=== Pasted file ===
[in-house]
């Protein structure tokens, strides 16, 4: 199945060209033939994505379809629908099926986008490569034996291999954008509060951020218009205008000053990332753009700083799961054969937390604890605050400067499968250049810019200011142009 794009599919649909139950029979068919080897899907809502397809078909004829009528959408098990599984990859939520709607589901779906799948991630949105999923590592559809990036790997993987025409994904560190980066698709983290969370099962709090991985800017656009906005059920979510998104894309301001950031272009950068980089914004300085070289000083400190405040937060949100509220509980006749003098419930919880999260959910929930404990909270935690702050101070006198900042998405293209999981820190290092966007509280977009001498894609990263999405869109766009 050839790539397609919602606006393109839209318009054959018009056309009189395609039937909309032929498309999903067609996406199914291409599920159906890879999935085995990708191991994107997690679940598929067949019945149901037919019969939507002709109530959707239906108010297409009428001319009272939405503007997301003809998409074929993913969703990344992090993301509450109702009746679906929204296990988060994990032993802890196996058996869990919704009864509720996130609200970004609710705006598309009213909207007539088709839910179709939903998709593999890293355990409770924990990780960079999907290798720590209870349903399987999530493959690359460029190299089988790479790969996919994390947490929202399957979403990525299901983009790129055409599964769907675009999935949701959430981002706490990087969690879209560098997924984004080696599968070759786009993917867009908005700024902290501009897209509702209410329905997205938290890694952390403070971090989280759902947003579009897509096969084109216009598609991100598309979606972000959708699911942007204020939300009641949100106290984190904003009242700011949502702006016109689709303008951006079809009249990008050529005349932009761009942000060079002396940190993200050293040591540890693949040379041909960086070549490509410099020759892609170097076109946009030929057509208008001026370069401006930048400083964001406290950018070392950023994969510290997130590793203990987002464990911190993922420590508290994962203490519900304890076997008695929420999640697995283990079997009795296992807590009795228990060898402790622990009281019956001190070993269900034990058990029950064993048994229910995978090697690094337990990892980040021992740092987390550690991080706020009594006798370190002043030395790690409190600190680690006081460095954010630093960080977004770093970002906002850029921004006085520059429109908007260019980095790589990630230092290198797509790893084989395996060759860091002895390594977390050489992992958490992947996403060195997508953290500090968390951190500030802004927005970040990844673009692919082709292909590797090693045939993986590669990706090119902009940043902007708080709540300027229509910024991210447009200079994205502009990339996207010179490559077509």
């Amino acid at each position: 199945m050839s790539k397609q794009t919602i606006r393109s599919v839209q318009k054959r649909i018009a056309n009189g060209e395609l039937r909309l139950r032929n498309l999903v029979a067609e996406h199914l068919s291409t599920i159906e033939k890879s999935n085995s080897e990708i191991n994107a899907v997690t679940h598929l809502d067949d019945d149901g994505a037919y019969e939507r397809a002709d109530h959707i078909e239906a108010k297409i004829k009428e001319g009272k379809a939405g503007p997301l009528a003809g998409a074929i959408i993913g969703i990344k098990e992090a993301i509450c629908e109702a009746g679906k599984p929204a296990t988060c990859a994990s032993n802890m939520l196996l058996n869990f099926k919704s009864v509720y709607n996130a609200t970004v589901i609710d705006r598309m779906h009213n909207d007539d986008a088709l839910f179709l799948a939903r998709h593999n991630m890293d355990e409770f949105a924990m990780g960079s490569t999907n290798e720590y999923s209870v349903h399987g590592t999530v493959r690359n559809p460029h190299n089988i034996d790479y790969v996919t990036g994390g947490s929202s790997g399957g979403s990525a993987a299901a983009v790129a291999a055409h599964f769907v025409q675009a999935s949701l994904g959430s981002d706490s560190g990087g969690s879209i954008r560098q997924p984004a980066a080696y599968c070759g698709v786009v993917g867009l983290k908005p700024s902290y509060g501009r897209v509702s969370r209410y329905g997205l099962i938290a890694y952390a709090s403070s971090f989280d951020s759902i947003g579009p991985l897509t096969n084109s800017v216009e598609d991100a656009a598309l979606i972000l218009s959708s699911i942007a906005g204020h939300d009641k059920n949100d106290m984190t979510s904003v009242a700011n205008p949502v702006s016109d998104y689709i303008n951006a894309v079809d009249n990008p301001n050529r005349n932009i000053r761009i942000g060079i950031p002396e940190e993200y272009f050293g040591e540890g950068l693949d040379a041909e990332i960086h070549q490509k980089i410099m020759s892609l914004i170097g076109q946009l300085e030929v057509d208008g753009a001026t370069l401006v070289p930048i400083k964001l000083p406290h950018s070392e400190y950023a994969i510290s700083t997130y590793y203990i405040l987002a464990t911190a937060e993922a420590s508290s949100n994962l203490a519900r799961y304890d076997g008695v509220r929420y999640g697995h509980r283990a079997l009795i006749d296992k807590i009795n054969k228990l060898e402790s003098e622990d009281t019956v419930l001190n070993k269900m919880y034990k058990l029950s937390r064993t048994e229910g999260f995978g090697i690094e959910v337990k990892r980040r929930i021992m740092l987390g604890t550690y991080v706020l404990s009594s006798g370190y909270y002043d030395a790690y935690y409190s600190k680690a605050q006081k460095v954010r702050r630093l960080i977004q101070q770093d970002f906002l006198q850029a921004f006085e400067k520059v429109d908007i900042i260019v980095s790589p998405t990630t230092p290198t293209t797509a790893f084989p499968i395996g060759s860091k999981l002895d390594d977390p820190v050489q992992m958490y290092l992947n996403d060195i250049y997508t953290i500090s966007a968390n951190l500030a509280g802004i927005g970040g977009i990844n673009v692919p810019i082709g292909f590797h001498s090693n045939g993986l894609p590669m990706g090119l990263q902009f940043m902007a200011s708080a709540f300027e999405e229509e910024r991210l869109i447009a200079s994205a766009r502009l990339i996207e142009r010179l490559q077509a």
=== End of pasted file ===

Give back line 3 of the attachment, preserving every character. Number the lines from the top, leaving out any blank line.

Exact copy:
């Amino acid at each position: 199945m050839s790539k397609q794009t919602i606006r393109s599919v839209q318009k054959r649909i018009a056309n009189g060209e395609l039937r909309l139950r032929n498309l999903v029979a067609e996406h199914l068919s291409t599920i159906e033939k890879s999935n085995s080897e990708i191991n994107a899907v997690t679940h598929l809502d067949d019945d149901g994505a037919y019969e939507r397809a002709d109530h959707i078909e239906a108010k297409i004829k009428e001319g009272k379809a939405g503007p997301l009528a003809g998409a074929i959408i993913g969703i990344k098990e992090a993301i509450c629908e109702a009746g679906k599984p929204a296990t988060c990859a994990s032993n802890m939520l196996l058996n869990f099926k919704s009864v509720y709607n996130a609200t970004v589901i609710d705006r598309m779906h009213n909207d007539d986008a088709l839910f179709l799948a939903r998709h593999n991630m890293d355990e409770f949105a924990m990780g960079s490569t999907n290798e720590y999923s209870v349903h399987g590592t999530v493959r690359n559809p460029h190299n089988i034996d790479y790969v996919t990036g994390g947490s929202s790997g399957g979403s990525a993987a299901a983009v790129a291999a055409h599964f769907v025409q675009a999935s949701l994904g959430s981002d706490s560190g990087g969690s879209i954008r560098q997924p984004a980066a080696y599968c070759g698709v786009v993917g867009l983290k908005p700024s902290y509060g501009r897209v509702s969370r209410y329905g997205l099962i938290a890694y952390a709090s403070s971090f989280d951020s759902i947003g579009p991985l897509t096969n084109s800017v216009e598609d991100a656009a598309l979606i972000l218009s959708s699911i942007a906005g204020h939300d009641k059920n949100d106290m984190t979510s904003v009242a700011n205008p949502v702006s016109d998104y689709i303008n951006a894309v079809d009249n990008p301001n050529r005349n932009i000053r761009i942000g060079i950031p002396e940190e993200y272009f050293g040591e540890g950068l693949d040379a041909e990332i960086h070549q490509k980089i410099m020759s892609l914004i170097g076109q946009l300085e030929v057509d208008g753009a001026t370069l401006v070289p930048i400083k964001l000083p406290h950018s070392e400190y950023a994969i510290s700083t997130y590793y203990i405040l987002a464990t911190a937060e993922a420590s508290s949100n994962l203490a519900r799961y304890d076997g008695v509220r929420y999640g697995h509980r283990a079997l009795i006749d296992k807590i009795n054969k228990l060898e402790s003098e622990d009281t019956v419930l001190n070993k269900m919880y034990k058990l029950s937390r064993t048994e229910g999260f995978g090697i690094e959910v337990k990892r980040r929930i021992m740092l987390g604890t550690y991080v706020l404990s009594s006798g370190y909270y002043d030395a790690y935690y409190s600190k680690a605050q006081k460095v954010r702050r630093l960080i977004q101070q770093d970002f906002l006198q850029a921004f006085e400067k520059v429109d908007i900042i260019v980095s790589p998405t990630t230092p290198t293209t797509a790893f084989p499968i395996g060759s860091k999981l002895d390594d977390p820190v050489q992992m958490y290092l992947n996403d060195i250049y997508t953290i500090s966007a968390n951190l500030a509280g802004i927005g970040g977009i990844n673009v692919p810019i082709g292909f590797h001498s090693n045939g993986l894609p590669m990706g090119l990263q902009f940043m902007a200011s708080a709540f300027e999405e229509e910024r991210l869109i447009a200079s994205a766009r502009l990339i996207e142009r010179l490559q077509a």